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### Messages - Realestfake

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1
##### Science & Alternative Science / Re: Do rockets push off the air?
« on: December 08, 2023, 07:49:37 PM »
Joule's expansion.

It is about gas freely expanding when it is released to a vacuum.

Sorry, but Joule (not Joule’s) expansion is not the same thing as Joule’s Law. Gases expanding in space has nothing to do with the reaction force of the combustion moving the rocket.

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##### Science & Alternative Science / Re: Do rockets push off the air?
« on: December 08, 2023, 07:44:34 PM »
You are clearly stating the gas exhaust (something which is part of the rocket, a single closed system, as something entirely separate, like the other person.

It is foolish and you are writing crapola.

You are objectively wrong. Two people attached to each other is a closed system in the same way gas inside a fuel tank is.

A person pushes off of you, moving you in the opposite direction. The gas pushes off of the rocket, moving the rocket in the opposite direction. Both examples start as closed systems, and end with two parts separated by the force. And neither examples have anything to do with atmosphere.

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##### Science & Alternative Science / Re: Do rockets push off the air?
« on: December 08, 2023, 07:41:12 PM »
You have absolutely no idea what you are writing. Gas released to vacuum performs 0 work. It freely expands.

Joule's Law.

That is literally not what Joule’s Law is. Joule’s Law is about the proportionality of heat generated and current through a conductor. I think we’re about wrapped up here.

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##### Science & Alternative Science / Re: Do rockets push off the air?
« on: December 08, 2023, 07:30:54 PM »
Inside a combustion chamber there is the introduction of a mass of fuel at a low relative velocity.  The fuel mass is set on fire.  That releases energy.  One end of the combustion chamber is closed to the product of the combusted fuel.  The other end is open to the outside of the engine.  Since the pressure is lower on the outside, the combusted fuel accelerates out in that direction.  The accelerated fuel mass produces a force equal and opposite to its acceleration vector.

Any pressure on the outside of the rocket engine will inhibit the exhausts acceleration.  Since the force is proportional to the mass acceleration the less external force outside the rocket engine the more force will be produced.  This means that a rocket will be more efficient in a vacuum than in an atmosphere.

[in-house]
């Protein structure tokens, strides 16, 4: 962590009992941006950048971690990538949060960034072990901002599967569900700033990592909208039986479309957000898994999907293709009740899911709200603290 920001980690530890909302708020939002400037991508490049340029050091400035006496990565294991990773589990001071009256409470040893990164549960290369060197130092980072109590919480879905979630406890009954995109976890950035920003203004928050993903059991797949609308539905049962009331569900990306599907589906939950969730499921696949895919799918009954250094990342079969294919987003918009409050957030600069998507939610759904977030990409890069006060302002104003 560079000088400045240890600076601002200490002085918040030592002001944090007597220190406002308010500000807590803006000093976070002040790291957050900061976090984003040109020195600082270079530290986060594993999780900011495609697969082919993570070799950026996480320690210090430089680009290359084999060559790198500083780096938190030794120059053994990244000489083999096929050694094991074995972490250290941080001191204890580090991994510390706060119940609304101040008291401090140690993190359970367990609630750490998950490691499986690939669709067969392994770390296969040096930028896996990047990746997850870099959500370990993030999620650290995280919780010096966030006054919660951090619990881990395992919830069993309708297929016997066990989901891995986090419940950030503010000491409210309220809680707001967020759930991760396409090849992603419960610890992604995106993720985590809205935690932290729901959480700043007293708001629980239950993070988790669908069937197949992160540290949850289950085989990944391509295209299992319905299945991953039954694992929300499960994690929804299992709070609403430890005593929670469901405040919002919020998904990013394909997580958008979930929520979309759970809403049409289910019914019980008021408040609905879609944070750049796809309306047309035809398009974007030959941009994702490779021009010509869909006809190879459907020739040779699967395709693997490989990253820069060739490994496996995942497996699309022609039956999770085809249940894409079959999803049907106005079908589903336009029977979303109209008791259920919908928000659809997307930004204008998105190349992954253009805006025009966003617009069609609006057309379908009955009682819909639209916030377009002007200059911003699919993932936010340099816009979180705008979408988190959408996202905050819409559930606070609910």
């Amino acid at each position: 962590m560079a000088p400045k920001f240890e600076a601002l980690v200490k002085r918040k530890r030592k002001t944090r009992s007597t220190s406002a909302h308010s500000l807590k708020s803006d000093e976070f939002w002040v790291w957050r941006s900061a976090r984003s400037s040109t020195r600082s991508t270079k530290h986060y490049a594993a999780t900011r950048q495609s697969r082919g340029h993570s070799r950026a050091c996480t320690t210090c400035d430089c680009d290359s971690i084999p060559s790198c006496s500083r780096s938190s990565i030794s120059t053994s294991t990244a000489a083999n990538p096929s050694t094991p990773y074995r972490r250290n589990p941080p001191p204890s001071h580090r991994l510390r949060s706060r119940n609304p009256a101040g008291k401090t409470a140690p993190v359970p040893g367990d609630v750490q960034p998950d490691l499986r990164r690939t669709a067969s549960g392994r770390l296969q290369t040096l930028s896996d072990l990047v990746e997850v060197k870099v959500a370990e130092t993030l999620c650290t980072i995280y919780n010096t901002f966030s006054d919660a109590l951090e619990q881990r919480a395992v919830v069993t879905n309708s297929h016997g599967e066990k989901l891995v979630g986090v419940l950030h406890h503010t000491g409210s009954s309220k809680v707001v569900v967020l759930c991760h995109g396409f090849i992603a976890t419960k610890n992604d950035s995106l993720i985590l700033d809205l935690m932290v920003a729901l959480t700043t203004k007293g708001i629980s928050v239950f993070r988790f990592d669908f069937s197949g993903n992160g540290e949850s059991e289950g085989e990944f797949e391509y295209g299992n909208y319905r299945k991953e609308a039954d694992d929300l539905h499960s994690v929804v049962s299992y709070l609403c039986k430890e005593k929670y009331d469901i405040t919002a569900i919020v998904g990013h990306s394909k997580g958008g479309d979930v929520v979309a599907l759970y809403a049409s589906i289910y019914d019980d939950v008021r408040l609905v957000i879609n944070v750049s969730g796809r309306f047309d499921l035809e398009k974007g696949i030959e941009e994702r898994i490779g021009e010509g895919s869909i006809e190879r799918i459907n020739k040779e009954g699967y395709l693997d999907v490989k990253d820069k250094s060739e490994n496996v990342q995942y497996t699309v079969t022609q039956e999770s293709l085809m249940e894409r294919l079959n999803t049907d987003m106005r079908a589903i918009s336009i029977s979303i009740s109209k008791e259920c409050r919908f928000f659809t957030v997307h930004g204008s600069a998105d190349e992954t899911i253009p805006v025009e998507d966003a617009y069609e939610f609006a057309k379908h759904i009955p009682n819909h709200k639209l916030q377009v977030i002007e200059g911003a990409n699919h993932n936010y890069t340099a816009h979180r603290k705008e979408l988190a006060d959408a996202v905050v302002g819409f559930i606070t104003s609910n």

This is correct.

Trying to equate two people pushing off each other to the operation of a rocket is just plain stupid, so do everyone a favor and stop posting bs.
Do explain  a person pushes off of you, moving you in the opposite direction. The gas pushes off of the rocket, moving the rocket in the opposite direction. Both examples start as closed systems, and end with two parts separated by the force.

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##### Science & Alternative Science / Re: Do rockets push off the air?
« on: December 08, 2023, 05:25:58 PM »
You’re holding onto someone in a vacuum.
You push off each other. According to Action80, only one of you should move (the gas should move but not the rocket).
After all, before you both push you’re a “closed system”. It’s almost as if, when you push off the other person, the le momentum is… le conserved.

Rockets are, in fact, observed to gain efficiency at higher altitudes with less air resistance (varying slightly with the engine’s specified job)

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##### Science & Alternative Science / Re: Do rockets push off the air?
« on: December 08, 2023, 05:56:25 AM »
It doesn't matter what your source claims, there is a plume related to all jets and rockets (i.e., we see what is typically called a contrail), and that plume reacts with the pressurized external environment to form a force pair, which results in movement. No force pair, no movement.

A plume is a jet of plasma. A contrail is condensed water. What does a contrail have to do with anything?
Also, the “force pair” is the gas pushing against the rocket and the rocket itself. Hope this helps!